This edition of the Fastener Training Minute with Carmen Vertullo was originally published February 9, 2017 as “The Effect of Plating on Thread Fit” during episode 113 of Fully Threaded Radio.
Well hello everyone this is Carmen Vertullo with the Fastener Training Minute coming to you from the Carver FACT Center in El Cajon, California and with the Fastener Training Institute.
I recently had an inquiry from one of my clients and their concern was that one of their customers asked them to put an excessively thick coating of electroless nickel (in this case on a screw thread) and they were concerned about the thread fit. Well coating does have a big effect on thread fit, more so than any other part of the fastener. When we return with the Fastener Training Minute, we’re going to tell you what that effect is and why it’s really important that you understand it.
Now if you happen to have a copy of the Fastener Technology Handbook from the IFI (the black book) and you turn to page 62, there’s a very good illustration of what I’m about to explain to you. It helps to have an illustration in front of you because it’s a little bit complicated. There’s some math involved. I’m not going to explain the math but the illustration does, so here’s what happens.
Imagine that you are just going to put a coating down on just the surface of a flat piece of metal and that coating is going to be one ten thousands of an inch thick. If you measure that surface before and after, or the thickness of that plate before and after, and the coating is only on one side, then obviously the thickness is going to change by the amount of that coating, or by one ten thousandth of an inch.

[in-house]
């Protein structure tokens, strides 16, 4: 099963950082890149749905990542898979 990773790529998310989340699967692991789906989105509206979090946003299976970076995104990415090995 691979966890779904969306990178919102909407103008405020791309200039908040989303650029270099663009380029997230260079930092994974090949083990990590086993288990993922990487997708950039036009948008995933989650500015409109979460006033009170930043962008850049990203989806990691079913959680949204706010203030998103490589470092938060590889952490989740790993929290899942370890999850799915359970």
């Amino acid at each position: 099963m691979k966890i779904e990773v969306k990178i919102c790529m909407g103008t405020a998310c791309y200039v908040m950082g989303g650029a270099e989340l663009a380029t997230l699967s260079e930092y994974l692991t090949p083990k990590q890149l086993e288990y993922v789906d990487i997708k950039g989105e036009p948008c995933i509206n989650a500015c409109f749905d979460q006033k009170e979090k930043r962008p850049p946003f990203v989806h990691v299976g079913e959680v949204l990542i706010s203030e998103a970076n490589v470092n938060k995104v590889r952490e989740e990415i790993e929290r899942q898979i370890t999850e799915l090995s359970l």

If we plated both sides of that part, then it’s going to change by two ten thousands of an inch. And that’s the effect that plating would have on the diameter of a screw or a screw head or something where we’re measuring both sides. It’s going to be double the coating thickness. So if you just have a rod or a pin and you put a ten thousands of thickness coating on it, it’s going to increase the diameter by two 10,000 of an inch.
Threads are different though because threads have a 60 degree angle and we’re measuring of course both sides of the thread. We end up with an exaggerated effect on what’s called the pitch diameter or the primary measurement that we take on threads for functional fit.
And the way to think about this is imagine that you are my guests as I take you through a theater of the mind, because we don’t have a screen for you to look at. But if you have page 62 of the Fastener Technology Handbook hoping you’ll be able to see this.
Imagine that you are measuring the thickness of a layer of snow that’s just fallen. So you go to the sidewalk and stick a ruler in the snow and it comes up to two inches, you think two inches of snow has fallen. So assume that your roof has a 60 degree pitch which is similar to a 60 degree thread, and climb up on your roof and measure the snow thickness again, putting the ruler perpendicular to the earth (that is not perpendicular to the roof, but straight up and down relative to the earth). Now assuming that you haven’t fallen off the roof yet, you’re piercing that layer of snow in such a way that it’s much thicker. It is in fact two times as thick going straight down as it would be going perpendicular to the angle of the roof.
And that is the reason why we end up with an effect on pitch diameter of four times the plating thickness. Anytime we put plating on screw threads its effect is twice the thickness because of the fact that we’re going on this 60 degree diagonal, plus it’s on two sides of the thread. So that’s why thread fit is an important issue when plating fasteners. and why we must be very careful not overplate and gauge, and it’s also why for the most part coating thickness on screw threads is restricted to a relatively thin coating of one 10,000 to a few ten thousands of an inch thick.
Well, that’s our Fastener Training Minute and once again if you do you want the details on that the Fastener Technology Handbook page 62 has a very nice illustration, or you can just email me or contact me anyway, and I will send it to you.
This has been Carmen Vertullo with the Fastener Training Minute for the Fastener Training Institute. Thanks for listening.